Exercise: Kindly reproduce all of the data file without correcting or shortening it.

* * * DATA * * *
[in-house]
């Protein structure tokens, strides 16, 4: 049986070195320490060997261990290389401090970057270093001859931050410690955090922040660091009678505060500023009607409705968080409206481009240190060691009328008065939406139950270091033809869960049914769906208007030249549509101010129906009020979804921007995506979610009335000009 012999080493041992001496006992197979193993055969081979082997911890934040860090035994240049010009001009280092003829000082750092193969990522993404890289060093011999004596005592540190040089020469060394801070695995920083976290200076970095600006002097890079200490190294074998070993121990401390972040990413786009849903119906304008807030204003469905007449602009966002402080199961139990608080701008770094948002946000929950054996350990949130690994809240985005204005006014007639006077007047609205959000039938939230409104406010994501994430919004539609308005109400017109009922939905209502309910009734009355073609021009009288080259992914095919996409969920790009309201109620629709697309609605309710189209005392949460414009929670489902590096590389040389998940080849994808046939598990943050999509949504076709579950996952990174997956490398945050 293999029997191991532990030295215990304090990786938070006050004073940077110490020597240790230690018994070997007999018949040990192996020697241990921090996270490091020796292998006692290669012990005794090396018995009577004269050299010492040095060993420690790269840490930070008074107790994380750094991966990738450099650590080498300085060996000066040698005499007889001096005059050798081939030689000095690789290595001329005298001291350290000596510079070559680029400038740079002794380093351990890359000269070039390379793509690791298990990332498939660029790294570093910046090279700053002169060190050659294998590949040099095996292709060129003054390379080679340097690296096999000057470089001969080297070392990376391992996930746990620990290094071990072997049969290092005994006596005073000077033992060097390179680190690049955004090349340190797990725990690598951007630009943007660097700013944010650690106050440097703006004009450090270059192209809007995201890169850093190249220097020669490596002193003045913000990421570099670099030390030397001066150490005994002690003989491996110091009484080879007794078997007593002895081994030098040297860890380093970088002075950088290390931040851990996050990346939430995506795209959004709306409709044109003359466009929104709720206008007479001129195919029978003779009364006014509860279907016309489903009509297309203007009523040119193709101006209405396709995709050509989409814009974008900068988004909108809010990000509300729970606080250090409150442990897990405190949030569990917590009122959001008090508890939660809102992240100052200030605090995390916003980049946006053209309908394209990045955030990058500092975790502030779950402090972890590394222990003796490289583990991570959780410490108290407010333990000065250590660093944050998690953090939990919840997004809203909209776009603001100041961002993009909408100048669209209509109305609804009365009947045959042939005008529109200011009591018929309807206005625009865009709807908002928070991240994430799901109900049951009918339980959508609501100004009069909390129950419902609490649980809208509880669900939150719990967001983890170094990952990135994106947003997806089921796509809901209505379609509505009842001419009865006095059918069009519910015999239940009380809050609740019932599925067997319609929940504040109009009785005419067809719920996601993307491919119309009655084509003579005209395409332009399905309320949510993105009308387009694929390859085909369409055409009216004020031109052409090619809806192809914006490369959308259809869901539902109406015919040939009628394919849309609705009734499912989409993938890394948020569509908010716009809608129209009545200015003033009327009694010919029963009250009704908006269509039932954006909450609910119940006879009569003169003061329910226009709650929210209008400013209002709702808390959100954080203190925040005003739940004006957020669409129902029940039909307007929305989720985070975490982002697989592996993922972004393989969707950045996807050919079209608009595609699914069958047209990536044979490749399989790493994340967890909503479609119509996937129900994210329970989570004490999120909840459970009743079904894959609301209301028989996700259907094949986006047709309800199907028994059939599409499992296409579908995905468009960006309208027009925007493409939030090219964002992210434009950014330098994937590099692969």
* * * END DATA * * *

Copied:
[in-house]
């Protein structure tokens, strides 16, 4: 049986070195320490060997261990290389401090970057270093001859931050410690955090922040660091009678505060500023009607409705968080409206481009240190060691009328008065939406139950270091033809869960049914769906208007030249549509101010129906009020979804921007995506979610009335000009 012999080493041992001496006992197979193993055969081979082997911890934040860090035994240049010009001009280092003829000082750092193969990522993404890289060093011999004596005592540190040089020469060394801070695995920083976290200076970095600006002097890079200490190294074998070993121990401390972040990413786009849903119906304008807030204003469905007449602009966002402080199961139990608080701008770094948002946000929950054996350990949130690994809240985005204005006014007639006077007047609205959000039938939230409104406010994501994430919004539609308005109400017109009922939905209502309910009734009355073609021009009288080259992914095919996409969920790009309201109620629709697309609605309710189209005392949460414009929670489902590096590389040389998940080849994808046939598990943050999509949504076709579950996952990174997956490398945050 293999029997191991532990030295215990304090990786938070006050004073940077110490020597240790230690018994070997007999018949040990192996020697241990921090996270490091020796292998006692290669012990005794090396018995009577004269050299010492040095060993420690790269840490930070008074107790994380750094991966990738450099650590080498300085060996000066040698005499007889001096005059050798081939030689000095690789290595001329005298001291350290000596510079070559680029400038740079002794380093351990890359000269070039390379793509690791298990990332498939660029790294570093910046090279700053002169060190050659294998590949040099095996292709060129003054390379080679340097690296096999000057470089001969080297070392990376391992996930746990620990290094071990072997049969290092005994006596005073000077033992060097390179680190690049955004090349340190797990725990690598951007630009943007660097700013944010650690106050440097703006004009450090270059192209809007995201890169850093190249220097020669490596002193003045913000990421570099670099030390030397001066150490005994002690003989491996110091009484080879007794078997007593002895081994030098040297860890380093970088002075950088290390931040851990996050990346939430995506795209959004709306409709044109003359466009929104709720206008007479001129195919029978003779009364006014509860279907016309489903009509297309203007009523040119193709101006209405396709995709050509989409814009974008900068988004909108809010990000509300729970606080250090409150442990897990405190949030569990917590009122959001008090508890939660809102992240100052200030605090995390916003980049946006053209309908394209990045955030990058500092975790502030779950402090972890590394222990003796490289583990991570959780410490108290407010333990000065250590660093944050998690953090939990919840997004809203909209776009603001100041961002993009909408100048669209209509109305609804009365009947045959042939005008529109200011009591018929309807206005625009865009709807908002928070991240994430799901109900049951009918339980959508609501100004009069909390129950419902609490649980809208509880669900939150719990967001983890170094990952990135994106947003997806089921796509809901209505379609509505009842001419009865006095059918069009519910015999239940009380809050609740019932599925067997319609929940504040109009009785005419067809719920996601993307491919119309009655084509003579005209395409332009399905309320949510993105009308387009694929390859085909369409055409009216004020031109052409090619809806192809914006490369959308259809869901539902109406015919040939009628394919849309609705009734499912989409993938890394948020569509908010716009809608129209009545200015003033009327009694010919029963009250009704908006269509039932954006909450609910119940006879009569003169003061329910226009709650929210209008400013209002709702808390959100954080203190925040005003739940004006957020669409129902029940039909307007929305989720985070975490982002697989592996993922972004393989969707950045996807050919079209608009595609699914069958047209990536044979490749399989790493994340967890909503479609119509996937129900994210329970989570004490999120909840459970009743079904894959609301209301028989996700259907094949986006047709309800199907028994059939599409499992296409579908995905468009960006309208027009925007493409939030090219964002992210434009950014330098994937590099692969």